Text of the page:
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advice and guidance on how to combat bullying, how to deal with child bullying, 
advice on how to beat bullying at school

How to combat child bullying and tackle bullying at school
Excerpts summarised from Neil Marr and Tim Field's book
Bullycide: death at playtime

"Any anti-bullying advice or scheme or initiative which fails to mention accountability for bullies or for the responsible adults who are failing in their duty of care is likely to meet with at best limited success." (Tim Field)

On this page
For children | For parents | For teachers and schools
On another page
Action to tackle bullying at work

Bullies, being cowards, always pick on someone who is physically less strong than themselves; "weak" is an inappropriate word to use in this context unless it is used to describe the character of the bully. Bullies control others with threats of violence which are almost always carried out, sometimes with fatal consequences, as Damilola Taylor discovered.

The main reason, I believe, why bullies target a child is that they pick on someone who has a mature understanding of the need to resolve conflict with dialogue. Behind the stereotypes is a target who has a mature level of emotional development and a bully who has the level of emotional development of a five-year-old - or less.

The target will go to great lengths to avoid resorting to violence, as they have been taught by parents, teachers and society. As a society we instil in children the inappropriateness of using violence, often punishing them with violence for being violent. In a bullying situation, responsible adults often become critical of children for not responding to violence with violence by saying "why don't you just stand up for yourself?". Schools have a legal obligation called a "duty of care" to protect children from danger; this duty of care cannot be abdicated and denied by blaming the target of bullying for not standing up for themselves.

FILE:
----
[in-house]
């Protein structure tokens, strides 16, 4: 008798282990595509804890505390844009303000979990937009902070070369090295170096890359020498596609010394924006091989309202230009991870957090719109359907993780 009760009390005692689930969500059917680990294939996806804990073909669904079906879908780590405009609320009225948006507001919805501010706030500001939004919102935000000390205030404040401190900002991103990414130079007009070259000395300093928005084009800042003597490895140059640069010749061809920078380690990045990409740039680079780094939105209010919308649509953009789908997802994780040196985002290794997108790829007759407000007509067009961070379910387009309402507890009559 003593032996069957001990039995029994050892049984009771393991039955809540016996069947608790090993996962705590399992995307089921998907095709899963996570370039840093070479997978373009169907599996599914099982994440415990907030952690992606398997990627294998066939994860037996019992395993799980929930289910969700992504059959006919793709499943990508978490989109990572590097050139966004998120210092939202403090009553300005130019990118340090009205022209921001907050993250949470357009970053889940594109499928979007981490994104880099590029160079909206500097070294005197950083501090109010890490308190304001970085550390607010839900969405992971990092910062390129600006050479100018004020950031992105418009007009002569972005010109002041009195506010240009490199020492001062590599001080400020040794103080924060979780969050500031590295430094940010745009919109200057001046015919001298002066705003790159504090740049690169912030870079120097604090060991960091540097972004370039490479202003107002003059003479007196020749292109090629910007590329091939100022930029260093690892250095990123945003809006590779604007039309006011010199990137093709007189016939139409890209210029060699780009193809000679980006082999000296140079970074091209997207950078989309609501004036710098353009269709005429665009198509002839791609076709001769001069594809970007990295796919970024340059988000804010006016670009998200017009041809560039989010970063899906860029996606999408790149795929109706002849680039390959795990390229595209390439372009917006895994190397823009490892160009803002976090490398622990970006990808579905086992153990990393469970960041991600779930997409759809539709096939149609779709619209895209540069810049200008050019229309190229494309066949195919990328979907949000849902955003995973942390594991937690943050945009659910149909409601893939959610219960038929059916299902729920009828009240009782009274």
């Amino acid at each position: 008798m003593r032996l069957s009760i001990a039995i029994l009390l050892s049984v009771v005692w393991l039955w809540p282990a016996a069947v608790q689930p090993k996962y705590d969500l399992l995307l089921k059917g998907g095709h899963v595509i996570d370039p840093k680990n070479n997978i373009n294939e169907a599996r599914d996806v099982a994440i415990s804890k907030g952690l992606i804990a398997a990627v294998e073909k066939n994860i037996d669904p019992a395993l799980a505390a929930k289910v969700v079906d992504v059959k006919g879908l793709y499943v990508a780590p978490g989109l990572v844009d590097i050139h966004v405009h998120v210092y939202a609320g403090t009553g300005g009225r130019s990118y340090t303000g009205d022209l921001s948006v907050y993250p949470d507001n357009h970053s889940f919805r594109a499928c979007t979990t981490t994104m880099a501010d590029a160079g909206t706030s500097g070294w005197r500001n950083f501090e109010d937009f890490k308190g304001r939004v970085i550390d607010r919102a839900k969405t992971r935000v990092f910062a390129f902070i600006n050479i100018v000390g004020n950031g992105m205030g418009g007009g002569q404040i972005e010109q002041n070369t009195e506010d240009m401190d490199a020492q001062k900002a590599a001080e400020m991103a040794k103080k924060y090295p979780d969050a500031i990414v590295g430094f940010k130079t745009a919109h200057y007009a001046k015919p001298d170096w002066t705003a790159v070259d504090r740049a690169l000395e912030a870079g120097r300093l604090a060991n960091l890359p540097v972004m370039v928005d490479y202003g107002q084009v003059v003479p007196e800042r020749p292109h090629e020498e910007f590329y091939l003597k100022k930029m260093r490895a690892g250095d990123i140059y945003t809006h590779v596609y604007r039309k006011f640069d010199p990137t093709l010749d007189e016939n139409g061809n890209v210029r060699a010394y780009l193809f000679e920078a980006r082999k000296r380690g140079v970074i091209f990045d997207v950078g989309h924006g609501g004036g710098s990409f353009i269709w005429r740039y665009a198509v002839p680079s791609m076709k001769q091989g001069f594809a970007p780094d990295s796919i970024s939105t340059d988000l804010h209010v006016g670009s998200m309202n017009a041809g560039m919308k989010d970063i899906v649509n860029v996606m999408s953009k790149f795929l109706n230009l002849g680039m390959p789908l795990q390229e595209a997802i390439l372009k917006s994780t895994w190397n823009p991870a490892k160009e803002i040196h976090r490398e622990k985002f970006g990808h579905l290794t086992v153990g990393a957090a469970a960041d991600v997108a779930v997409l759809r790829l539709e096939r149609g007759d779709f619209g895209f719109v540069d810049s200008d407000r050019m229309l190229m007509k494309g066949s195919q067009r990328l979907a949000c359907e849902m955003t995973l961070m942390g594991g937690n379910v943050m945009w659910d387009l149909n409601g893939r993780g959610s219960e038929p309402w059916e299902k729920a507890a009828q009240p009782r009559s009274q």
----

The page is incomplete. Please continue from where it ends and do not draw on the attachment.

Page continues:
For children being bullied

Never ignore bullying. Instead, refuse to engage and refuse to respond to the bullies' provocation.

Learn to recognise bullying as soon as it starts. Early recognition is the key to a successful outcome.

Recognise that your have a right not to be bullied, harassed, assaulted or abused.

Understand that the accusations, allegations, criticisms, taunts etc that the bullies make are all false and are a projection of the bullies' own weaknesses, shortcomings, wrongdoings and failings. Whilst the accusations often contain a grain of truth, that grain of truth is there to fool you into thinking the whole accusation has validity, which it does not. The bullies' have criticisms, allegation, accusation, taunts etc have no validity whatsoever. It is important to understand this.

There are lots of myths and misperceptions about bullying. Learn what these are so that you don't fall into the trap of believing them and thus mistakenly seeing yourself as the one at fault.